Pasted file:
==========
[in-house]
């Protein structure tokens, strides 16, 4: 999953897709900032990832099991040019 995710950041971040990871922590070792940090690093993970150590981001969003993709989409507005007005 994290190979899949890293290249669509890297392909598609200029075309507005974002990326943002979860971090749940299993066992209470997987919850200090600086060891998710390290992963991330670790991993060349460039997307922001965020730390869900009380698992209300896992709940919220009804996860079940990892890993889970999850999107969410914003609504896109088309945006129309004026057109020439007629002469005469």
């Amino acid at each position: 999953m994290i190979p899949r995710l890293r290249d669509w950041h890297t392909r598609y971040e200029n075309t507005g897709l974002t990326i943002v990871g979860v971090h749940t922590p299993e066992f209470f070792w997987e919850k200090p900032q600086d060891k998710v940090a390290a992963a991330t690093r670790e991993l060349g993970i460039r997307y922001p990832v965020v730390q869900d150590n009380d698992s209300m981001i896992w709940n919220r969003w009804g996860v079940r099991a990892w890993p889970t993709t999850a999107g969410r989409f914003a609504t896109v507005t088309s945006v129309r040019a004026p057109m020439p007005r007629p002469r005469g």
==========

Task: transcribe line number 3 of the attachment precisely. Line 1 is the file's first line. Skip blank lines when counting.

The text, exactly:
């Amino acid at each position: 999953m994290i190979p899949r995710l890293r290249d669509w950041h890297t392909r598609y971040e200029n075309t507005g897709l974002t990326i943002v990871g979860v971090h749940t922590p299993e066992f209470f070792w997987e919850k200090p900032q600086d060891k998710v940090a390290a992963a991330t690093r670790e991993l060349g993970i460039r997307y922001p990832v965020v730390q869900d150590n009380d698992s209300m981001i896992w709940n919220r969003w009804g996860v079940r099991a990892w890993p889970t993709t999850a999107g969410r989409f914003a609504t896109v507005t088309s945006v129309r040019a004026p057109m020439p007005r007629p002469r005469g």